9 Aug

Penny Cai’s not-boring breakfast: Singaporean chwee kueh

Melbourne’s loss was Sydney’s gain when Jeroxie food blogger Penny Cai recently left Victoria’s capital for its northern rival. No, we’re not establishing a new rivalry (there’s enough of that going around), but with The Melting Pot HQ in Sydney, we were excited to run into her at a local Surry Hills watering hole and realise that she’s in the hood. Penny’s not only a talented blogger, she’s also an impressive cook and photographer, as you can see from her images here. In fact, at last count, we saw that she had five cameras in her arsenal, not counting her phone.

A project manager for a digital agency by day, and a food obsessive by nights and weekends, Penny was originally born and raised in Singapore, and grew up with various hawker foods and Nyonya (Chinese-Malay) dishes. And when we asked Penny to share one of her cultural comfort dishes, she steered past some of the obvious dishes found around Australia and offered us one of her breakfast faves: a hawker dish called chwee kueh. It’s a rice flour cake that’s steamed in moulds and flavoured with salted radish and soy, and enhanced with a spicy sambal. So if you want to break out of the usual bacon and egg roll, ricotta hotcakes, oatmeal or granola, maybe give these chwee kueh a whirl!
– Michael Shafran

Chwee Kueh, A Singaporean favourite

“Singaporean food isn’t just about the infamous chilli crab and Tian Tian Hainanese chicken rice. Singapore has a huge hawker and food court culture. It’s normal that a typical Singaporean eats breakfast, lunch and dinner outside rather than at home.

“What’s a typical Singaporean breakfast when I was growing up? It was kaya (coconut jam) on toast with a soft-boiled egg. It was mee siam (spicy rice vermicelli), mee rebus (yellow ‘boiled’ noodles in gravy), porridge, mee pok (flat Chinese noodles), fried noodles and so many more yummy savoury dishes – none of these boring cereals, rolled oats and even worse, Weet-Ba ix! Breakfast in Singapore is so much more interesting.

“I can remember bits and pieces of my childhood with Grandma. We would have many trips to the neighbourhood hawker for cream cakes and one of our favourite dishes, chwee kueh. It is a really simple steamed rice flour topped with salted radish. The texture of the rice flour is rather soft and was great for old Grandma, with few strong teeth left, and a small kid like me that had a missing tooth. Grandma would always have hers with a big dollop of chilli or sambal with a kopi O (strong black coffee) and I would have mine with a Horlicks, a drink from malted milk powder, or Milo.

“Chwee kueh is still one of those old favourites that I must have whenever I am back for a visit. It was my Grandma and Dad’s favourite, and now it’s my turn to keep the tradition. If I ever have a kid or kids, I hope they love this as much as their great grandma and granddad.”
– Penny Cai

Penny Cai’s Chwee Kueh (steamed rice flour with salted radish)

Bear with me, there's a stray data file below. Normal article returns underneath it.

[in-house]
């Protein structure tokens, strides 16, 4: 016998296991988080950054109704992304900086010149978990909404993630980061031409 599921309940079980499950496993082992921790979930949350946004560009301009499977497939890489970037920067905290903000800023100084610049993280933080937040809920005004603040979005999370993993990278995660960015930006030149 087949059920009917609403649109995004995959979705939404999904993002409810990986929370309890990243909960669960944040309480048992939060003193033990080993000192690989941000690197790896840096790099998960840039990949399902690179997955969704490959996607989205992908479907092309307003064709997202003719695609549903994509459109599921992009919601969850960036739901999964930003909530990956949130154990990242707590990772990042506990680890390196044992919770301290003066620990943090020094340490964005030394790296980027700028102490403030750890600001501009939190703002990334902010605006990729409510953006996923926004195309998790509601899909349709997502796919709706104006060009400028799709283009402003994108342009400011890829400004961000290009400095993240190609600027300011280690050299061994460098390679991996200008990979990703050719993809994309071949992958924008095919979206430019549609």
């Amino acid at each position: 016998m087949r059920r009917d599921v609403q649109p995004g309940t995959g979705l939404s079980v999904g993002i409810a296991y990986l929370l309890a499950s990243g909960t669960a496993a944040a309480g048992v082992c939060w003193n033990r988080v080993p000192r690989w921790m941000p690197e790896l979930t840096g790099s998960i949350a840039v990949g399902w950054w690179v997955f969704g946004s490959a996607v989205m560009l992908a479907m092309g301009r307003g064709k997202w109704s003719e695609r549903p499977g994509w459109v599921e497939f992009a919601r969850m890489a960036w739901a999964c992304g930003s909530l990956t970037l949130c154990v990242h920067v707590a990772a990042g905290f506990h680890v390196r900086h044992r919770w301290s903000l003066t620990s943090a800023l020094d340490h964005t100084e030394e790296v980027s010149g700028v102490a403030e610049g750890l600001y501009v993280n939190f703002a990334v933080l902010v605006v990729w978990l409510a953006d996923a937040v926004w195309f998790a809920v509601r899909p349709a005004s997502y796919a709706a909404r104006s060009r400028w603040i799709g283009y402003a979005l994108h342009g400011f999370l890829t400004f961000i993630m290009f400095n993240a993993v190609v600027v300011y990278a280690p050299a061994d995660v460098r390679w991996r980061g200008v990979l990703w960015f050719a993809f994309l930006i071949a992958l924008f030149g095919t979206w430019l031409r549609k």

(makes 12)

I miss having chwee kueh with a kopi for breakfast. I miss heading to the hawker in my singlet, shorts and thongs for breakfast. This breakfast is simple. It reminds me so much of my grandma and dad. It reminds me of where I come from. It reminds me that good food is not necessary expensive or complex.

Steamed rice flour
75g rice flour
10g tapioca starch
425ml water
1/5 teaspoon (or a pinch) salt

Salted radish topping
125g salted radish*
1 tablespoon cooking oil, plus extra to grease moulds
2 cloves garlic, finely chopped
1 tablespoon dark soy
1 teaspoon light soy
1 1/4 teaspoon sugar
White pepper, to taste
A few drops of sesame oil
Sambal* (optional)

Method
1) Soak salted radish in water for about 15-30 minutes, then finely chop. Heat the oil in a wok over high heat, then add the garlic, stirring for a few seconds. Add the salted radish, soy sauces, sugar and white pepper. Stir fry until it all comes together. It takes about 5 minutes. Add a touch of sesame oil at the end, combine and then place in a bowl and set aside.

2) Mix 75g of rice flour, the tapioca flour and 200ml of water and set aside for 15 minutes. When ready, boil the remaining 225ml water and add to the rice flour mixture. Add salt and stir until combined.

3) Place a steamer over boiling water, then grease the chwee kueh moulds** with oil. Place them into the steamer to heat up. Once they are hot, pour the rice flour mixture into the moulds. Lower the heat to medium-high and allow the kueh to steam for about 12-14 minutes. When done, allow to cool. Use a small knife to loosen around the edges, and then spoon it out. Top with the salted radish mixture and an optional dollop of sambal.

* Salted radish can be found in Asian grocers. It needs to be soaked in water to dilute its saltiness.

* This jar of sambal is from Singapore and hand-carried here by Mum. If you don’t have sambal available, you can use chilli sauce instead, or even Sriracha sauce.

**I got my chwee kueh moulds from Singapore. You can use little tart moulds instead. Also, I used a bamboo steamer, which requires you to lower the heat to medium, or else the mixture will bubble over as it is too close to heat. If you’re using a metal Chinese steamer, the heat can remain at high.